And that flock of disgruntled spirits who sat around waiting for an election that would never come and ran like old war-horses at the scent of gun-powder to group themselves, as soon as a row started and the bell began to ring for order, in two factions on either side of the president’s chair, could never have imagined that the young deputy, on many a night, broke off his study with a temptation to throw the thick tomes of records against the wall, yielding finally, with thrills of intense voluptuousness, to the thought of what might have become of him had he gone out into life on his own in the trail of a pair of green eyes whose golden lights he thought he could still see glittering in front of him between the lines of clumsy parliamentary prose, tempting him as they had tempted him of yore!
“Order of the day. Resumption of debate on ecclesiastical appropriations!”
The Chamber suddenly came to life with a wild movement of dispersion, something comparable to the stampede of a herd or the panic of an army. The deputies of quickest motory reactions were on their feet in an instant, followed by dozens and dozens of others, all making for the doors. Whole blocks of seats were emptied.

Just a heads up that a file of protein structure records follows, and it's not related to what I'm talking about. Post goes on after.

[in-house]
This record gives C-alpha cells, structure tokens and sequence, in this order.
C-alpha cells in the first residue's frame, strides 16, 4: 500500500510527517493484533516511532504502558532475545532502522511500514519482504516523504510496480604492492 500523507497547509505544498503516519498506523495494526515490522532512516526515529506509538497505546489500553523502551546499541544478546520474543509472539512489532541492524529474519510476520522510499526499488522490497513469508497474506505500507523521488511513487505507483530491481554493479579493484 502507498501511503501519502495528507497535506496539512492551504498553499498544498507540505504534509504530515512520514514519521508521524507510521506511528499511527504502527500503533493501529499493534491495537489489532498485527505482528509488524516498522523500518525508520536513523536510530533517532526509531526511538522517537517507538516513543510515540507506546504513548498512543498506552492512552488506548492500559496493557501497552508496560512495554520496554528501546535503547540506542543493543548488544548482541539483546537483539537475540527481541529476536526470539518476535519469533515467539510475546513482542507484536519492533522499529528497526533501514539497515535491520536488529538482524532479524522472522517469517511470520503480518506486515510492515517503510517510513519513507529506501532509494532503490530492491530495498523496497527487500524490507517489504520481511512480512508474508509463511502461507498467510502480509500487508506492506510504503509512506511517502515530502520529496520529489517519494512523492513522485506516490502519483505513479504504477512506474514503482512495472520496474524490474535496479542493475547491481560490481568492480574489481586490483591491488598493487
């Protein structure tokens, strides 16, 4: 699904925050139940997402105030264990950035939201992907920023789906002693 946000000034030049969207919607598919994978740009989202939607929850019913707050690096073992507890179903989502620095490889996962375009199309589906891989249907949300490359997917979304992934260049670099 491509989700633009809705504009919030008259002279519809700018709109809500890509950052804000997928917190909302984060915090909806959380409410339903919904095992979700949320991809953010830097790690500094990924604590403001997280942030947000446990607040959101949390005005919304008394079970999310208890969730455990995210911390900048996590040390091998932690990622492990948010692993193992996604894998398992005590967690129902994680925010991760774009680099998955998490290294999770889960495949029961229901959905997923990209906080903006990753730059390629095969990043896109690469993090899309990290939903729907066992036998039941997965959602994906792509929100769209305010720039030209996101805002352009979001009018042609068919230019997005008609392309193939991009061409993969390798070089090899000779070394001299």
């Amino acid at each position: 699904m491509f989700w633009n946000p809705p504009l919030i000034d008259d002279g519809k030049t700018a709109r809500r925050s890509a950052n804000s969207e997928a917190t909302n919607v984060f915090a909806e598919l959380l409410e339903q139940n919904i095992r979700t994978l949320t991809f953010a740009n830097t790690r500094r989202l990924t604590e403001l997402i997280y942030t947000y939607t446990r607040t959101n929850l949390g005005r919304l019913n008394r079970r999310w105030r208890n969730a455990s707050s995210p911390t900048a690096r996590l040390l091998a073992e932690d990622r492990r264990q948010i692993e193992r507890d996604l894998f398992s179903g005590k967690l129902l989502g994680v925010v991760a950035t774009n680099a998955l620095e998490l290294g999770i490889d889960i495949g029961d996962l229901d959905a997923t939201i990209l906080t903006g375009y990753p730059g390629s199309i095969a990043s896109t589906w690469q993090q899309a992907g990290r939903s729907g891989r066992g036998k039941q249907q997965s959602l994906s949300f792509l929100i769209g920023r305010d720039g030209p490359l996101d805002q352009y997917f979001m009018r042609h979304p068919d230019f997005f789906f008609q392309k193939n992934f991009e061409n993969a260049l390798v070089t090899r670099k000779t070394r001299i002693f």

The Chamber had been packed from the opening of the Session. It was a day of intense excitement: a debate between the leader of the Right and a former comrade who was now in the Opposition. The jealousy between the two old cronies was resulting in a small-sized scandal. Mutual secrets of their ancient intimacy as colleagues were coming to light—many of the intrigues that had settled historic parliamentary contests for the premiership. The galleries were filled with spectators who had come to enjoy the fun. The deputies and ministers occupied every seat on either hand of the presidential chair. But now the incident was closed. Two hours of veiled insult and pungent gossip had passed all too soon. And the phrase “Ecclesiastical Appropriations” had served as a fire-alarm. Run—do not walk—to the nearest exit!
However, the name of the orator who was now being given the floor served to check the stampede somewhat, much as routs have been stopped by some great historic warcry. A few deputies hurried back to their benches. All eyes turned toward the extreme Left of the Chamber, where, a white head, rising above the red seats over a pair of spectacles and a gently ironical smile, was coming into view.
The old man was on his feet, at last. He was small, so frail of person, that he hardly overtopped the men still seated. All his vital energies had been concentrated in that huge, nobly proportioned head of his, pink at the top, with shocks of white hair combed back over it. His pale countenance had the warlike transparency of a sound, vigorous old age. To it a shining, luminous silvery beard added a majesty like that with which Sacred Art used to picture the Almighty.